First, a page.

The failure of all of the UK governments to plan adequately ffor a pandemic such as covid 19 goes back as far as 2005.

    Liked by 1 person

  6. When I was 19 I bought and read for the first time a copy of the Irish Times. I found in it a piece by Flann O’Brien, one of a number of nom de plumes used by Brian O’Nolan. It was a pseudo-serious piece that was very funny. It must have been near the end of O’Nolan’s contribution to the Irish Times, one that lasted over 25 years and involved a daily column for 6 days of the week. The tone and substance of his column reflected the ups and frequent downs of his life. They are probably unparalleled anywher in journalism.

    O’Brien was a reluctant journalist. He was a novelist though his novels sold little in his lifetime. He was also a senior civil servant until he got his jotters for insulting his Minister in a column. This job allowed him time, lots of it, for the long lunchtimes that were then a large part of journalism.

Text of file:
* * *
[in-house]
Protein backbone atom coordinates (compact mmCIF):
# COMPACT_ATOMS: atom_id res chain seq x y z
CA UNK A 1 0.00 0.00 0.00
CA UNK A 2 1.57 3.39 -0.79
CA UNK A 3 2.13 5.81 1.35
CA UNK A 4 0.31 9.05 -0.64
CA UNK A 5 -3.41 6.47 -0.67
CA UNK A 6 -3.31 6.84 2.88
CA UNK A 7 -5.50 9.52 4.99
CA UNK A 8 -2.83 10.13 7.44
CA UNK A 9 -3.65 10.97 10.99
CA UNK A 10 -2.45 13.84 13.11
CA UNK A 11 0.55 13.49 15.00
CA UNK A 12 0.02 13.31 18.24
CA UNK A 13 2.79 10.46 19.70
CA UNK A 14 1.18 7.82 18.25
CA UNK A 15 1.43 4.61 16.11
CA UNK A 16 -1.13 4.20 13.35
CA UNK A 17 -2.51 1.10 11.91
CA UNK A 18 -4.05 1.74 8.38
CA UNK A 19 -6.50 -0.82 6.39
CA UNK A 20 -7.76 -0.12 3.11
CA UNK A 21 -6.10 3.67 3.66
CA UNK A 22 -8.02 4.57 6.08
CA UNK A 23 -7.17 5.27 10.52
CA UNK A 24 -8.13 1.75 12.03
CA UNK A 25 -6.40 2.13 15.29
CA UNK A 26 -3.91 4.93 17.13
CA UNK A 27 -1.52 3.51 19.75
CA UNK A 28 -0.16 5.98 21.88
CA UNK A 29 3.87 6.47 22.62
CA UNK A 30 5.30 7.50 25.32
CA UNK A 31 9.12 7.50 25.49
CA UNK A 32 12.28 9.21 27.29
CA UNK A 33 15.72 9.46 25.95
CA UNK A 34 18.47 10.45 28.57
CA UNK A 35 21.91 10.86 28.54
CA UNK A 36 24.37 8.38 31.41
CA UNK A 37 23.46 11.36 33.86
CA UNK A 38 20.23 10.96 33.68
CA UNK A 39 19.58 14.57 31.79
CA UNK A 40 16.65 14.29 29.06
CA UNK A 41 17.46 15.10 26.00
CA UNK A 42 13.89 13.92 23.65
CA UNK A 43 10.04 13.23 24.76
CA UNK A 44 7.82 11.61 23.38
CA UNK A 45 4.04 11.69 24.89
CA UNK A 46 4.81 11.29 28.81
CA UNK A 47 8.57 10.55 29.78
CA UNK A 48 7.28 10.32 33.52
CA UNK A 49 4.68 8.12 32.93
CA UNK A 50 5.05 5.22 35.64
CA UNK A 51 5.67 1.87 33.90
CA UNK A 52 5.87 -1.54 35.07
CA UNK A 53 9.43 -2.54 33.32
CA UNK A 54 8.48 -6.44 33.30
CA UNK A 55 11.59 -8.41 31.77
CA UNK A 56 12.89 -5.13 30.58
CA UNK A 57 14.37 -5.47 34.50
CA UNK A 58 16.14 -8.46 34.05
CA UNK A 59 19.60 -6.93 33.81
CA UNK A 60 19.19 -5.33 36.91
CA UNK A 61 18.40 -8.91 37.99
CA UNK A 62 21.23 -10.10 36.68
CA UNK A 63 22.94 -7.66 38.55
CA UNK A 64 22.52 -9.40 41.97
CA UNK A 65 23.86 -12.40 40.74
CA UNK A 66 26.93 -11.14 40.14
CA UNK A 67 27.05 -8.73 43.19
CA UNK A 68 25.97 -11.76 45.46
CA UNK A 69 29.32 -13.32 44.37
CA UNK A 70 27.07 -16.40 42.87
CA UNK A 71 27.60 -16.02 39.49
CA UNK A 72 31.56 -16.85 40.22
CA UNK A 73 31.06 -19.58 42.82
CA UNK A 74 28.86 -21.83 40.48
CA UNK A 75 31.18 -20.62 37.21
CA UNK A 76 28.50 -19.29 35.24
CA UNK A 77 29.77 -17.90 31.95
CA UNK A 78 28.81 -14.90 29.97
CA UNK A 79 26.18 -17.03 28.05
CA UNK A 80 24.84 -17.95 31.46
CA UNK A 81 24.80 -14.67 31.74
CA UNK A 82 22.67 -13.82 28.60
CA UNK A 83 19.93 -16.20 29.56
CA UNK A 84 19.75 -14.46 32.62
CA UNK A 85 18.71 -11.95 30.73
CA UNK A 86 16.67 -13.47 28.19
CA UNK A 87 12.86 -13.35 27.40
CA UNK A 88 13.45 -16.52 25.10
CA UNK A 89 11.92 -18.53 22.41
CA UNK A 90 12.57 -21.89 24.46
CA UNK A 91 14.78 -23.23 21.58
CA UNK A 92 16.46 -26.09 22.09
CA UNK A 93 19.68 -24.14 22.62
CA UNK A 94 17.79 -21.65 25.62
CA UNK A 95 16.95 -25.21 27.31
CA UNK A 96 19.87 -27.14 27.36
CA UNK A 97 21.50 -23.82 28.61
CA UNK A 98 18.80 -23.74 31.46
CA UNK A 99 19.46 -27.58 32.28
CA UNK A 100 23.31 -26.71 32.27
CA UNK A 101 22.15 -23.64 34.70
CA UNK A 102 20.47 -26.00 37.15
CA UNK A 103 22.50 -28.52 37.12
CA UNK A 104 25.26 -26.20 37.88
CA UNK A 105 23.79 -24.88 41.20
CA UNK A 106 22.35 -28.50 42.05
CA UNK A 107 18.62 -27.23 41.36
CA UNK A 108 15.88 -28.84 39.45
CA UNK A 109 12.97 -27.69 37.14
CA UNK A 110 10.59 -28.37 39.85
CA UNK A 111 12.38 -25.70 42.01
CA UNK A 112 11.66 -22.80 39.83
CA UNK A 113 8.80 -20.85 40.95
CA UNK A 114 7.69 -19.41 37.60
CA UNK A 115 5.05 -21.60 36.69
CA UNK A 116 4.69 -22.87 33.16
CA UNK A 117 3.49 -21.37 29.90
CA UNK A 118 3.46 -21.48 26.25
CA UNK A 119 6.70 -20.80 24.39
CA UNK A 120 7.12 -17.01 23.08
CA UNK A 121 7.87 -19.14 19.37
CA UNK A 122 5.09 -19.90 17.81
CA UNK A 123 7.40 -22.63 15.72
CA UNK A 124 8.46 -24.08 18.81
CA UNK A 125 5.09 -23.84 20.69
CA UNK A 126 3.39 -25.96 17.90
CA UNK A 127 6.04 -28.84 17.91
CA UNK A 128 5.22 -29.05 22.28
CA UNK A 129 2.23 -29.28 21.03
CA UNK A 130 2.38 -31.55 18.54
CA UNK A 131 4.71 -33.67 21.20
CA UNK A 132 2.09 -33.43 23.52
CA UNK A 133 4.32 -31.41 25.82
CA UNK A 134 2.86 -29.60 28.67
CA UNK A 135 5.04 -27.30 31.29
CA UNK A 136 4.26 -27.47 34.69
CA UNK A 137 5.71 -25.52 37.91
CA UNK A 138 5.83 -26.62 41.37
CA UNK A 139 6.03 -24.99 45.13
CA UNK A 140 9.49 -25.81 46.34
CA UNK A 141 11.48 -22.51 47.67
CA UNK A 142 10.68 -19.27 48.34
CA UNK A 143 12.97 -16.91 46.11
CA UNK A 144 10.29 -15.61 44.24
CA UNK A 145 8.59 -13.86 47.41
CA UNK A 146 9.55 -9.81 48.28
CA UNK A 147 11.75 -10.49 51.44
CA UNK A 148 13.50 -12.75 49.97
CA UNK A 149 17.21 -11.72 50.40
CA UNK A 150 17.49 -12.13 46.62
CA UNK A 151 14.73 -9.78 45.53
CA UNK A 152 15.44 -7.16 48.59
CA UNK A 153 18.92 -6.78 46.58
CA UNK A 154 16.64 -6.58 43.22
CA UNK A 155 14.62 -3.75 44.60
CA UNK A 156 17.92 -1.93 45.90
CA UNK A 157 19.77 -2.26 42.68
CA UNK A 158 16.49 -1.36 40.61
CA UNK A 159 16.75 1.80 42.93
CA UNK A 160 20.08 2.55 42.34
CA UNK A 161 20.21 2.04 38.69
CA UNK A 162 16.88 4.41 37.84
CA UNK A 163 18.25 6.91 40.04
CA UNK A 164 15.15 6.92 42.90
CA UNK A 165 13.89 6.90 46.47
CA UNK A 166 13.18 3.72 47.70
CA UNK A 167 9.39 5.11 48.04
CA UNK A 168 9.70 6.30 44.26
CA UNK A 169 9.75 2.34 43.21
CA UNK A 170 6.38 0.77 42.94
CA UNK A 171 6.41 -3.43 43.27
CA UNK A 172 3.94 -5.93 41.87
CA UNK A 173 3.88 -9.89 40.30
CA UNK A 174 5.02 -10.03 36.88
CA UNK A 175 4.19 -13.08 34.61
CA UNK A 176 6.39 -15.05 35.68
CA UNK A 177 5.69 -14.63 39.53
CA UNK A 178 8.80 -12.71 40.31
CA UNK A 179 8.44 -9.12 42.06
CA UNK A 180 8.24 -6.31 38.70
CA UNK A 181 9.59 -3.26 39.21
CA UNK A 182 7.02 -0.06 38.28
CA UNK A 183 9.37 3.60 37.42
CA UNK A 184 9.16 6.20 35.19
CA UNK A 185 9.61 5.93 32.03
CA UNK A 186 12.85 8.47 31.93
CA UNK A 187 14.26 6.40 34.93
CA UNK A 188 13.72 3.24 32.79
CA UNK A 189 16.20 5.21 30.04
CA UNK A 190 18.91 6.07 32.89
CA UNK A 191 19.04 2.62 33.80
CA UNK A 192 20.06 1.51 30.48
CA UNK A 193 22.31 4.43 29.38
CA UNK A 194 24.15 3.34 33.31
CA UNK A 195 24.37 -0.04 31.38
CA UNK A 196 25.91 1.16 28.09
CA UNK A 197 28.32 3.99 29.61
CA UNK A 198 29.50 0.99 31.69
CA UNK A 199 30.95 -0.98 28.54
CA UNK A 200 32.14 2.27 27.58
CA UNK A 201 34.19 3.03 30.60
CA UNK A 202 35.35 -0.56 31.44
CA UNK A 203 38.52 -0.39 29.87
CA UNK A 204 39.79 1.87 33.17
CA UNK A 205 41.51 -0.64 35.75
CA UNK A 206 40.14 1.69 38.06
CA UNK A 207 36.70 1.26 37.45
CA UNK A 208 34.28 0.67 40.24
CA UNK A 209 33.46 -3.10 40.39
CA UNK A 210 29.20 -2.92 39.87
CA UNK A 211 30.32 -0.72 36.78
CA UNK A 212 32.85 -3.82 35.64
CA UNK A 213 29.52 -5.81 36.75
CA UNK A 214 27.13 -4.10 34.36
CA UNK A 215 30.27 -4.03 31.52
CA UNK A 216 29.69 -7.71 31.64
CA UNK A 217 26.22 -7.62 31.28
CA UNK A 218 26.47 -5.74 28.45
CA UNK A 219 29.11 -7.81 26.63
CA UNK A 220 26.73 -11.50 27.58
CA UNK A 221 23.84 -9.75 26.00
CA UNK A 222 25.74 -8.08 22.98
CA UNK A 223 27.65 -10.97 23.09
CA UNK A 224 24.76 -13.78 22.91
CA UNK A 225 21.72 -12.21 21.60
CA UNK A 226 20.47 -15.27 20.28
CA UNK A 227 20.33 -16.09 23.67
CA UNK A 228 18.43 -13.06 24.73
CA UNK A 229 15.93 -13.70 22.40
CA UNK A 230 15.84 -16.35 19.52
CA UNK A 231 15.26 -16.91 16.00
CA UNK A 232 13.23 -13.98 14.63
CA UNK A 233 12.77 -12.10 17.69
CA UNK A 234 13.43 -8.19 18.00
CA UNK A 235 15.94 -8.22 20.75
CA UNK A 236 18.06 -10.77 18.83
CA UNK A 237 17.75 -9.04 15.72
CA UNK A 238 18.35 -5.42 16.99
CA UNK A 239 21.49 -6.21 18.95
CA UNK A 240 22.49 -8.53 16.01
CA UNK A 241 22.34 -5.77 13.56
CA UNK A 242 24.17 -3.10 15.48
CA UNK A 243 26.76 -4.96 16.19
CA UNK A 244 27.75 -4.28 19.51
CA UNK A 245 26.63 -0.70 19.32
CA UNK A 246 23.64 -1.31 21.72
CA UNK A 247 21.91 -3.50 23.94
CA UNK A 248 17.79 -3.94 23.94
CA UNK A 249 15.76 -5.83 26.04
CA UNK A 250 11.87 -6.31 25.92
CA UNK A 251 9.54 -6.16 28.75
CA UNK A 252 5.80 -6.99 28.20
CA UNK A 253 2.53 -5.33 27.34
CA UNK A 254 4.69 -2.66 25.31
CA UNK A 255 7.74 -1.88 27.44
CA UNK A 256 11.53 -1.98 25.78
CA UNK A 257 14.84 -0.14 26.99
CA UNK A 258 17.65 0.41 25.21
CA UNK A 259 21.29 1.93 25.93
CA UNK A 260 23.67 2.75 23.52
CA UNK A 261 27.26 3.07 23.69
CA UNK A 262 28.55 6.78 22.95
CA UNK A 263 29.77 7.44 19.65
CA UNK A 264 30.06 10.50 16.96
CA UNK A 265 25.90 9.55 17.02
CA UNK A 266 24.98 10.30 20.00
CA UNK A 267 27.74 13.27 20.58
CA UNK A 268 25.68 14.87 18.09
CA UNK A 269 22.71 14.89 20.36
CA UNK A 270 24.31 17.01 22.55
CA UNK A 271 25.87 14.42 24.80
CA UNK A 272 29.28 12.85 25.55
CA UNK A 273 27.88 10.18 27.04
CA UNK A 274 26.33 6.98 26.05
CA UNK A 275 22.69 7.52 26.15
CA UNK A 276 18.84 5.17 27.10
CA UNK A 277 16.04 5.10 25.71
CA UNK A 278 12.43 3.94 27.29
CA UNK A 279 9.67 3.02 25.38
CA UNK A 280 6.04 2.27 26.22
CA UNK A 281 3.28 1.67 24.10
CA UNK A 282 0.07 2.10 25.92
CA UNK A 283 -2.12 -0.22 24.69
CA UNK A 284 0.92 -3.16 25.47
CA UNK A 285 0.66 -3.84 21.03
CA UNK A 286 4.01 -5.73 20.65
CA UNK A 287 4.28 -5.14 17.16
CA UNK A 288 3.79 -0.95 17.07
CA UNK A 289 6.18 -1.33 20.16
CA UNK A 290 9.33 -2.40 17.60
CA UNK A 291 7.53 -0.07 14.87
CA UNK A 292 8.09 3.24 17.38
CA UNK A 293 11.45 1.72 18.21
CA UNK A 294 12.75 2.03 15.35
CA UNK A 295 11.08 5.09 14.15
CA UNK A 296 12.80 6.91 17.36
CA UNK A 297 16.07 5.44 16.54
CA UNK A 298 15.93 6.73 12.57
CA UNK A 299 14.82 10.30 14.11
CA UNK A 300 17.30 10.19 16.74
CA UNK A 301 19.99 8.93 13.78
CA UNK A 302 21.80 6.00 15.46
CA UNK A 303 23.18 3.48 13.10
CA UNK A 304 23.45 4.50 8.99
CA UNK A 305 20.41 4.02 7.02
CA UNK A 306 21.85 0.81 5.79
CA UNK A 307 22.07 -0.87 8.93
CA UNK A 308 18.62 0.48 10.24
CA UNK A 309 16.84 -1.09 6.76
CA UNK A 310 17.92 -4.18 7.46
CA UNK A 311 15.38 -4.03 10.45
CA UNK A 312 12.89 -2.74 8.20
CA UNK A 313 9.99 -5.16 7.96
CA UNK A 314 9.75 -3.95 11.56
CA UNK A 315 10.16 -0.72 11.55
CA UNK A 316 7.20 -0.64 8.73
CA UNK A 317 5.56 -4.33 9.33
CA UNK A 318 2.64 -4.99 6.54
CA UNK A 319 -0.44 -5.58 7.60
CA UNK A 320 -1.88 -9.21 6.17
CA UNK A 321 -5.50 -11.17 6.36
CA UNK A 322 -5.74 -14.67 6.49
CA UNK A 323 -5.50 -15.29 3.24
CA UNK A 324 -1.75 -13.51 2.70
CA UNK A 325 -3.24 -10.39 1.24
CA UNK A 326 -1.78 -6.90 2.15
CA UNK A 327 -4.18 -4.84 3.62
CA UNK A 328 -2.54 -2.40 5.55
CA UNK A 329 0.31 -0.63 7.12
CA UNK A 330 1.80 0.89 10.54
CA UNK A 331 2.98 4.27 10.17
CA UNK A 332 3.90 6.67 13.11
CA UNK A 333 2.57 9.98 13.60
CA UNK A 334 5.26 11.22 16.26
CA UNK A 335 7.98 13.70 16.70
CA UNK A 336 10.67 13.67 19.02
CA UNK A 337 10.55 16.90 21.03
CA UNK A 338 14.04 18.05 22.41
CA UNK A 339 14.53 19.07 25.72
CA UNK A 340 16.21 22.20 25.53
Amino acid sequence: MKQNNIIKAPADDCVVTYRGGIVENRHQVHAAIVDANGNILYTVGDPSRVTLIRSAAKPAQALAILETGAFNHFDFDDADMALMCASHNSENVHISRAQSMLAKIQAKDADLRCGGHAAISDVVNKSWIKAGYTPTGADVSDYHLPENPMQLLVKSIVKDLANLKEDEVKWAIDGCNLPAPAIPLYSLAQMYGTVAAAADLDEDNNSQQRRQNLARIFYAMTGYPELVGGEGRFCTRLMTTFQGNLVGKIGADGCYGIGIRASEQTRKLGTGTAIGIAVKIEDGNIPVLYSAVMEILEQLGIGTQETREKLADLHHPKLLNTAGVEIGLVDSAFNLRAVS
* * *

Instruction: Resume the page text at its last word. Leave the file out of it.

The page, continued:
As a student O’Brien and some chums began to invade the letters columns of the Irish Times. Letters, just sufficiently sane to be published, were sent. Once published the letter would come under scrutiny, criticism and, frequently, attacks, sometimes from the author of the initial letter. Eventually, word reached the editor Robert “Bertie” Smyllie about what might be going on. Smyllie found O’Brien, the ringleader, and offered him a job giving him scope and support to do pretty much what he wanted. His column is uniques and is unlikely to be repeated